Amid rumors it may be interested in buying Burlingame-based airline Virgin America, JetBlue is aggressively expanding its popular premium “Mint” product to flights from Boston’s Logan Airport to San Francisco and Los Angeles.
Last week, New York City-based JetBlue began flying one of its three daily Boston-San Francisco flights using a Mint-configured Airbus A321 aircraft. The two other frequencies will be flown by Mint planes by Fall 2016.
Mint will begin flying from Boston to Los Angeles in October.
Mint planes feature 16 lie-flat seats located in the forward cabin, 41 “Even More Space” extra-legroom seats and 102 regular economy seats. JetBlue competes with Virgin America and United Airlines on the Boston-San Francisco route.
“There is a very high number of travelers specifically between San Francisco and Boston, and my understanding is that’s a lot of tech traffic,” said Philip Stewart, JetBlue’s manager of corporate communications. “We looked at the number of people traveling on that route and felt that Mint would be a great fit for a route that’s underserved with a fully lie-flat product.”
The Mint product is not new to SFO, or to the airline. The lie-flat seat equipped Airbus single-aisle jets have been flying between the San Francisco Bay Area and New York’s John F. Kennedy Airport since 2014. JetBlue also operates Mint on some East Coast flights to Barbados and Aruba.
“It was new territory for JetBlue, but we’re pretty happy with the result,” said Stewart of the airline’s introduction of Mint.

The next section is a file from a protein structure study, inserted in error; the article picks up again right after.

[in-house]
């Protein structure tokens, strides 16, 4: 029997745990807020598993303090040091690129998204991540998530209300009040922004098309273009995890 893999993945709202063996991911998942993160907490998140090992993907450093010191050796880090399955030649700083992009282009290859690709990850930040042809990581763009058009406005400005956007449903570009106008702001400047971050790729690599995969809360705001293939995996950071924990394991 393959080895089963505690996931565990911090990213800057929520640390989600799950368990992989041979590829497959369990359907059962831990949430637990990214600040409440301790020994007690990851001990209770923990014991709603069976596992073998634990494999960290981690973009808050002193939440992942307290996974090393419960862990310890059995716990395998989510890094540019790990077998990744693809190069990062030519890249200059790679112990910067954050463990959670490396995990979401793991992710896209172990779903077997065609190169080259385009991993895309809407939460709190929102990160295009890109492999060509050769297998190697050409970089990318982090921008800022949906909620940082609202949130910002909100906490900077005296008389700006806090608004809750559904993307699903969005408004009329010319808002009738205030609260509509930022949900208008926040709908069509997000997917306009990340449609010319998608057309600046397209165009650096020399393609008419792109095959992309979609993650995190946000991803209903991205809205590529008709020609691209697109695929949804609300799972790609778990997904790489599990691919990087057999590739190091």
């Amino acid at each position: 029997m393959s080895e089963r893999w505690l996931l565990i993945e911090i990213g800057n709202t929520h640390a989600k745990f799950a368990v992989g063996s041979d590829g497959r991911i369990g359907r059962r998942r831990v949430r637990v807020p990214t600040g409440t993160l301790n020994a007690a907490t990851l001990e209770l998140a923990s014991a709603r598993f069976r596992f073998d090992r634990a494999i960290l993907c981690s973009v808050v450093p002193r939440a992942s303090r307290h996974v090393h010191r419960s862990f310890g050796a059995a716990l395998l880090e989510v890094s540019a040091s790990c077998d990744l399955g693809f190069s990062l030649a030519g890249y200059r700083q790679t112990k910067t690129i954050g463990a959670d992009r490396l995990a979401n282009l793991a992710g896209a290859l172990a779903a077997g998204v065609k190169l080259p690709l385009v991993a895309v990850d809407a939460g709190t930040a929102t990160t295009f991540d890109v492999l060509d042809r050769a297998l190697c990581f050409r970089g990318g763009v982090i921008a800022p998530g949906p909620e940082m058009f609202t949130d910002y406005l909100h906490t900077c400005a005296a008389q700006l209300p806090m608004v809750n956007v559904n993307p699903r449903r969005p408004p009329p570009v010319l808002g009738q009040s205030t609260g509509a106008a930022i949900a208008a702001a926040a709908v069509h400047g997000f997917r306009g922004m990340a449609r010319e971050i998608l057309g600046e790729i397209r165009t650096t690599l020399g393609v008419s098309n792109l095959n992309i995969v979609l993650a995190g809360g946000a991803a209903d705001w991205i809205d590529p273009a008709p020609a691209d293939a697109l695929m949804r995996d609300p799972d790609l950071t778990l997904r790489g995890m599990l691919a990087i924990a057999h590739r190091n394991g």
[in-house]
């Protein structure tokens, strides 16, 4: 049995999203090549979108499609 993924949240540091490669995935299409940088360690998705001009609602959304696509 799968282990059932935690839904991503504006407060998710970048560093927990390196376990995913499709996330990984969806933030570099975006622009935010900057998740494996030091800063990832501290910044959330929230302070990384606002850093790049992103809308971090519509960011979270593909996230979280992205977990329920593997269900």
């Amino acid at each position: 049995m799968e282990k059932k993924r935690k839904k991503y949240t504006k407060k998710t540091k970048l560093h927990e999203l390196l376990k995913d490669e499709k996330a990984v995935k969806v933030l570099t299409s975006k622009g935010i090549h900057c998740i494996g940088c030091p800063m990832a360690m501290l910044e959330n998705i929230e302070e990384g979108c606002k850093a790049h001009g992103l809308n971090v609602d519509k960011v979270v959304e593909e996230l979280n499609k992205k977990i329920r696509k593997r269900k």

JetBlue’s premium cabin menu features a Tapas style dining option developed in part by acclaimed New York City restaurant Saxon + Parole. Fliers can choose small plates featuring, for example, Pork tenderloin porchetta, grilled ahi tuna and zucchini & ricotta lasagna.
Another popular feature amongst travellers: four of the 16 lie-flat seats are solo suites that give travelers greater privacy and direct aisle-access.
“I think the privacy that keeps you in a single seat was another distinguishing competitive advantage we wanted to throw in there,” said Mariya Stoyanova, JetBlue’s Director of Product Development. “And we don’t offer that at another premium price that you’d think of. Everything [in the Mint cabin] is priced the same.”
JetBlue prices Mint seats starting at $599 one-way. Travelers in all cabins can access a self-serve snack galley stocked with free snacks and soft drinks. The galley, which the airline calls the Marketplace, is located between the Mint cabin and regular economy section. The self-serve galley is exclusive to JetBlue’s Mint fleet.